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Interferon, a drug that has been examined in recent months as a potential therapy for COVID-19 with mixed results, is facing what may be the most definitive test yet of whether it can reduce the spread of the disease.

Researchers in Canada, Australia and Chile are collaborating on a clinical trial that will involve administering the drug as a prophylactic to households where one person has recently tested positive for the coronavirus. The design of the study, set to begin next month in the Chilean capital of Santiago, means that scientists could have results in hand in as little as four weeks after its launch.

“This is the best trial I’ve ever been involved in,” said Eleanor Fish, a researcher with Toronto’s University Health Network and a co-investigator on the study. “Once and for all, we will have an answer whether interferon treatment for COVID-19 is effective early on.”

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Interferon refers to a class of molecules that are produced naturally as part of the body’s innate immune response. Among other roles, they are released by host cells to target viruses and activate immune cells when a viral infection is under way. Some viruses, including coronaviruses, have evolved the capacity to disable interferon production. The strategy behind administering the drug is to resupply what a virus has prevented cells from generating on their own.

The Chilean trial will track the progress of COVID-19 in 310 households. In half of those households, eligible participants between the ages of 18 and 80 will be given interferon within 72 hours of someone in the house testing positive for coronavirus. They will also receive two more doses at six and 11 days after the first, covering the interval when an infection would be expected to take hold. The other households in the study will serve as the control group for the experiment and receive standard care.

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The aim of the study is to see whether those who receive the drug before symptoms manifest are able to clear the virus more quickly and reduce their potential to spread it to others.

“The primary objective is to contain the virus [by] decreasing viral shedding and decreasing the proportion of household contacts,” said Arturo Borzutzky, a co-investigator and immunologist at the Pontifical Catholic University of Chile.

If it proves effective, the advantages of interferon as an option for preventive treatment of COVID-19 are considerable. For example, the trial in Chile will use a version of the drug known as interferon beta, which is already available to patients and approved by regulatory agencies for use in the treatment of multiple sclerosis.

Dr. Fish has studied the potential for interferon to inhibit coronaviruses since the 2003 SARS outbreak in Toronto. Early in the COVID-19 pandemic, she was involved in a small clinical trial in Wuhan, China, which showed that interferon reduced the time that the disease was infectious in patients by about one week. With case counts relatively low in Canada, she began working with counterparts in Australia on an interferon trial that was to take place there, but changing case numbers again thwarted the plan.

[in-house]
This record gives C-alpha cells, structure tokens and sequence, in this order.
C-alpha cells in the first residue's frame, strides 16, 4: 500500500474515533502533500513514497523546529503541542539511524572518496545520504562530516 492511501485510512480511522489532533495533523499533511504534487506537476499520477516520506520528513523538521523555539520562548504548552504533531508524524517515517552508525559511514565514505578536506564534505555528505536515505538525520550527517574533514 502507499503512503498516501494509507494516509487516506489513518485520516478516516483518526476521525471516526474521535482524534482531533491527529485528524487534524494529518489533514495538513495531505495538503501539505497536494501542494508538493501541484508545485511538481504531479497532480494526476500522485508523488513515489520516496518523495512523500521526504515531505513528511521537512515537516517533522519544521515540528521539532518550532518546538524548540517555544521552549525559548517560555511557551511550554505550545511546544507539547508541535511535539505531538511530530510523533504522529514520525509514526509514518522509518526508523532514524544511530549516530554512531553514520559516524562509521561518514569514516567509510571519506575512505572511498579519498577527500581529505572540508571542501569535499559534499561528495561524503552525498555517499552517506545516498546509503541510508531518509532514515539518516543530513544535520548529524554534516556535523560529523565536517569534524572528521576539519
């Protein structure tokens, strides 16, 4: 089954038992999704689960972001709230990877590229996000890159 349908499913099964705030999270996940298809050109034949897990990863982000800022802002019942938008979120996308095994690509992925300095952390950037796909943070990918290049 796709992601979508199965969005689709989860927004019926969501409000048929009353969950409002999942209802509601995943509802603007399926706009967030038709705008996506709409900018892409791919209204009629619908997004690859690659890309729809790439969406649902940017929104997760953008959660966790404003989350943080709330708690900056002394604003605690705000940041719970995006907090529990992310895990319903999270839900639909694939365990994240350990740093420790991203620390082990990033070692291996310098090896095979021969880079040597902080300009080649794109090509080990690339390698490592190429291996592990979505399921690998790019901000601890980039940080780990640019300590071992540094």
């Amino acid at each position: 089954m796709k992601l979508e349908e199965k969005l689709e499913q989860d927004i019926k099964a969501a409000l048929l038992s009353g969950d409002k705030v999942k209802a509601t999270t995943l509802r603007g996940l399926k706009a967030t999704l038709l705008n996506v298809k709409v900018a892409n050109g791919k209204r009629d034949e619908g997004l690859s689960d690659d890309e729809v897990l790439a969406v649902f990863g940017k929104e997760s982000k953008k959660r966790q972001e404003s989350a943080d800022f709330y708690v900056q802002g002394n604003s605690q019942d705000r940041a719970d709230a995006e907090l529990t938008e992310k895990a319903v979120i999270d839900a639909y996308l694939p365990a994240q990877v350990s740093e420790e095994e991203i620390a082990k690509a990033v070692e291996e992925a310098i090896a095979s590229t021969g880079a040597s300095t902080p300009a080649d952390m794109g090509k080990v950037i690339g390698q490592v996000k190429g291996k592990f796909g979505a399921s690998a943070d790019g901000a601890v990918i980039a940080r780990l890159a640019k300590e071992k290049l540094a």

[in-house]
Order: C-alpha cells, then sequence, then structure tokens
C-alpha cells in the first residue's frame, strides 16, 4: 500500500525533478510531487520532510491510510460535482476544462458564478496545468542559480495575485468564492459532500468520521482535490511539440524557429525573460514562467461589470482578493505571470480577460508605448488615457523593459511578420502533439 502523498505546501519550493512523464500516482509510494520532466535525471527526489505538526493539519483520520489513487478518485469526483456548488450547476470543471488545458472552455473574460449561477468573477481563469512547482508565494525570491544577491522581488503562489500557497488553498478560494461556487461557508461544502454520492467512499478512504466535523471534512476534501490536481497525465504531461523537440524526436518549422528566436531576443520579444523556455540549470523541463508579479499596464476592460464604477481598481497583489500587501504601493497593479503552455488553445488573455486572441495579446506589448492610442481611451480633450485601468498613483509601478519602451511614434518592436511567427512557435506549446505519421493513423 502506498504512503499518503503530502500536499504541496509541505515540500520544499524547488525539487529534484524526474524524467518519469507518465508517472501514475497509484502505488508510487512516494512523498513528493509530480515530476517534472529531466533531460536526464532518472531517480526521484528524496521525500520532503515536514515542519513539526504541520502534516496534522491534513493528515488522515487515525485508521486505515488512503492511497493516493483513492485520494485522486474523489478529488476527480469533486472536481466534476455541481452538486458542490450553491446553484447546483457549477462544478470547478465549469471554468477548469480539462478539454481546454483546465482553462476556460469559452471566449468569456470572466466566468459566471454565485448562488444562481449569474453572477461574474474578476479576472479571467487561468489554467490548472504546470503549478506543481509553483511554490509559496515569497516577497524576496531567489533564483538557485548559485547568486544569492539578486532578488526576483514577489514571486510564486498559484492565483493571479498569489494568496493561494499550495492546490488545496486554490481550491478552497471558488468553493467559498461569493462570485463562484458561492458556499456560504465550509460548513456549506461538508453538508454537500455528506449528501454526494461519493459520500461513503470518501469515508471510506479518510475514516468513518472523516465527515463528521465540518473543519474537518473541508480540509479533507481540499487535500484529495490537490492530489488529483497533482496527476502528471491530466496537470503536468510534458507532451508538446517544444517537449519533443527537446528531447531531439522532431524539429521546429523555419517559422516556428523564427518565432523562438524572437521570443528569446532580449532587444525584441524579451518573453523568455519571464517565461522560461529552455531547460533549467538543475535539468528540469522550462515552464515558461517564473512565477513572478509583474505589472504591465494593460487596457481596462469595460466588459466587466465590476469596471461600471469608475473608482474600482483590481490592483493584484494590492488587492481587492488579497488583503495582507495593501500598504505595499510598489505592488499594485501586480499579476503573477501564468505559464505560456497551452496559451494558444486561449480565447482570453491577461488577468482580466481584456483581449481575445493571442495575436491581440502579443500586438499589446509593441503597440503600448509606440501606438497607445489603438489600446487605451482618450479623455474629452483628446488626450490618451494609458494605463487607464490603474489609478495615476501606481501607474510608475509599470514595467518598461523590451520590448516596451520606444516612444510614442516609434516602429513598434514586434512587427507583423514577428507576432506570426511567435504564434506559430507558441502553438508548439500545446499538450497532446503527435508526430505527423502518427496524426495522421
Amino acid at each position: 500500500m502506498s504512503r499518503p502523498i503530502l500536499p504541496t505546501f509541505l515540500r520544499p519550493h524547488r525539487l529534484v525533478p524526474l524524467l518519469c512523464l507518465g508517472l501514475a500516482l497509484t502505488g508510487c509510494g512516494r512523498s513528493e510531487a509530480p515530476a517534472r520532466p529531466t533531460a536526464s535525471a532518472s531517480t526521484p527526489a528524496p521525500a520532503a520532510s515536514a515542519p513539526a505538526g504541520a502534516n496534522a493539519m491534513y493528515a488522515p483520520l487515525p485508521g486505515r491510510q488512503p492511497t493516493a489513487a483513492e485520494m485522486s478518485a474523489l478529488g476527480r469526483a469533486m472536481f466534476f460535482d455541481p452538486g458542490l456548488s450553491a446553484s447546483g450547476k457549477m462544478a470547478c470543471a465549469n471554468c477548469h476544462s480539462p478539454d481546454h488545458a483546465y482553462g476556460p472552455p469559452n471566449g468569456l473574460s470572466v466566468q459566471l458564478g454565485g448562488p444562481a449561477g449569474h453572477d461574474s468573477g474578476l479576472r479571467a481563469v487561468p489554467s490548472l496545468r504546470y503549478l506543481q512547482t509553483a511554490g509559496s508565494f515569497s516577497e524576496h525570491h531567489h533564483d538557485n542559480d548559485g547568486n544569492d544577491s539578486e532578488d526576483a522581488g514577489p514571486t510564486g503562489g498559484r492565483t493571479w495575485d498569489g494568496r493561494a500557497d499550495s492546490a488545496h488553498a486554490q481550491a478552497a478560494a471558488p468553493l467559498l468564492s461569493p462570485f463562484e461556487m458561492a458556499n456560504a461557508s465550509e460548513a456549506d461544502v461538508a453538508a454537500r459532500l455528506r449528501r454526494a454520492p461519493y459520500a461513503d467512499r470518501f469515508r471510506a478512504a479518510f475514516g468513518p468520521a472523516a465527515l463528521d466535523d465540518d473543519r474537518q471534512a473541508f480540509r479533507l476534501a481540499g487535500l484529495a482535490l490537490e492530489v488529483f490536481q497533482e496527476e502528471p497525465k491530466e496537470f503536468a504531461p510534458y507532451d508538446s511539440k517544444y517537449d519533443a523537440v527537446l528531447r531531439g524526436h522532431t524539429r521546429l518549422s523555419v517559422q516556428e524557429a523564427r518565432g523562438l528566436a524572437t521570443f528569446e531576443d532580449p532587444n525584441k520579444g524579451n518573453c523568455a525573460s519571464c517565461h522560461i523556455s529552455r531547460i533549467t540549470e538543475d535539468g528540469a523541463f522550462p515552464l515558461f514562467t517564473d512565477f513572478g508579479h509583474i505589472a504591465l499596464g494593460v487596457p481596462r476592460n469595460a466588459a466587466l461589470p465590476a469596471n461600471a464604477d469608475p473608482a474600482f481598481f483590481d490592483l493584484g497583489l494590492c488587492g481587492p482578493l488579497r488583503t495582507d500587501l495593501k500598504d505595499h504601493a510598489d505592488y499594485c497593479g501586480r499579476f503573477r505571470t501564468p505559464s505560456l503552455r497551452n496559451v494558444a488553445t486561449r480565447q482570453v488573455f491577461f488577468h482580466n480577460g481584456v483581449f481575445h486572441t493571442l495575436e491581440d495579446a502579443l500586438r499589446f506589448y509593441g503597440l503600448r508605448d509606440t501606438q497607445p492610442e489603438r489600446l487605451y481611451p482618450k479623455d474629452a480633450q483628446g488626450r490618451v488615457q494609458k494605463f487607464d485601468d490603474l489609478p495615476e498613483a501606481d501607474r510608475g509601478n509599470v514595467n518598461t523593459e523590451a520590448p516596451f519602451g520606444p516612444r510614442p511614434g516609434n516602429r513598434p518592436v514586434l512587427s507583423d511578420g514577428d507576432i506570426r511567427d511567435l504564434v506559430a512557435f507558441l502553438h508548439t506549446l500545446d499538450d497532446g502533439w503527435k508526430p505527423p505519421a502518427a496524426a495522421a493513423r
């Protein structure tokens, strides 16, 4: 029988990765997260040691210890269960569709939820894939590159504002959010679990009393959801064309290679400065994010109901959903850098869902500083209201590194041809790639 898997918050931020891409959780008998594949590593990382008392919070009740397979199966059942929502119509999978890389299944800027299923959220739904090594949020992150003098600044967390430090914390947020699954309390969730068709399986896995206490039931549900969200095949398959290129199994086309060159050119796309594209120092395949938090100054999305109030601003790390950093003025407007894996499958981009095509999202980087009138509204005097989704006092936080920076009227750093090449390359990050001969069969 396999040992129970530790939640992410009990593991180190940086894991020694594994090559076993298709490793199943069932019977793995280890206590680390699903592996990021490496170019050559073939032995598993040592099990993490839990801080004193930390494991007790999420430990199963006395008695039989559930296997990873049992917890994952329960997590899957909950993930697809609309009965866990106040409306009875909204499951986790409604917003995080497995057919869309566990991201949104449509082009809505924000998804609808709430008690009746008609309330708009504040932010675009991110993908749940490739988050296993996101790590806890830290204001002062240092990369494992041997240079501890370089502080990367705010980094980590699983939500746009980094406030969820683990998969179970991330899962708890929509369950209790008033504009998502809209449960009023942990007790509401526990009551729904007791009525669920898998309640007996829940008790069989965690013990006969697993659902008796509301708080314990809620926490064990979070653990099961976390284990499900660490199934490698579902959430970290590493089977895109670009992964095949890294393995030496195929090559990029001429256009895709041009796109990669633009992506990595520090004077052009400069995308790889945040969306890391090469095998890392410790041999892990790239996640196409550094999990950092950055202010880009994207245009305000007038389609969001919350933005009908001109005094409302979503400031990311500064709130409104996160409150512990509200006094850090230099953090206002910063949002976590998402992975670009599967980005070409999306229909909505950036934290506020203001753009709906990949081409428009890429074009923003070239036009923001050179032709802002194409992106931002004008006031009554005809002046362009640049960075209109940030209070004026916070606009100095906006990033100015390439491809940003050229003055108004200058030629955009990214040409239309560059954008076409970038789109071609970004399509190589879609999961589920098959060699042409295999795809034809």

Chile, which was been hit relatively hard by COVID-19 during the summer and is currently reporting about 1,700 new cases a day, is now the focus of the study, which is supported through a fund established by the Melbourne-based mining company BHP.

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A less promising development came last week with the release of interim results from the large-scale global SOLIDARITY trial organized by the World Health Organization. Interferon was among the repurposed drugs tested in the trial for effectiveness against COVID-19. The results showed no reduction in mortality or duration of illness among more than 2,000 patients who were in hospital with COVID-19 and who received interferon beta, alone or in combination with another drug, at various stages of infection.

“We’ve conclusively ruled out the possibility of benefit from that regimen,” said Srinivas Murthy, an investigator with the BC Children’s Hospital in Vancouver who led Canada’s participation in the trial.

No Canadians were given interferon during the trial and at this stage there are no plans to do so, Dr. Murthy said.

Dr. Fish said the use of interferon in patients who are sick enough to be in hospital does not show whether the drug is effective in reducing the amount of virus during early stages of infection, as the Chilean trial is meant to do. In particular, she said, once patients are on oxygen or mechanically ventilated, “the disease has progressed beyond the viral phase, where different medications will have therapeutic benefit.”

A smaller clinical trial in Britain using an inhaled form of interferon in the early stages of infection showed that the drug was able to prevent infections from worsening. Researchers behind that study, based at the University of Southampton, are now expanding to a larger trial involving other European centres.

Dr. Murthy said that while the SOLIDARITY trial did not rule out the possibility that interferon can have a positive effect as an early treatment for COVID-19, researchers also need to prioritize therapies that appear to have a higher chance of working. This includes monoclonal antibodies, which gained attention when they were used to treat U.S. President Donald Trump. They are now being considered for inclusion in the SOLIDARITY trial and may be offered to Canadian participants.

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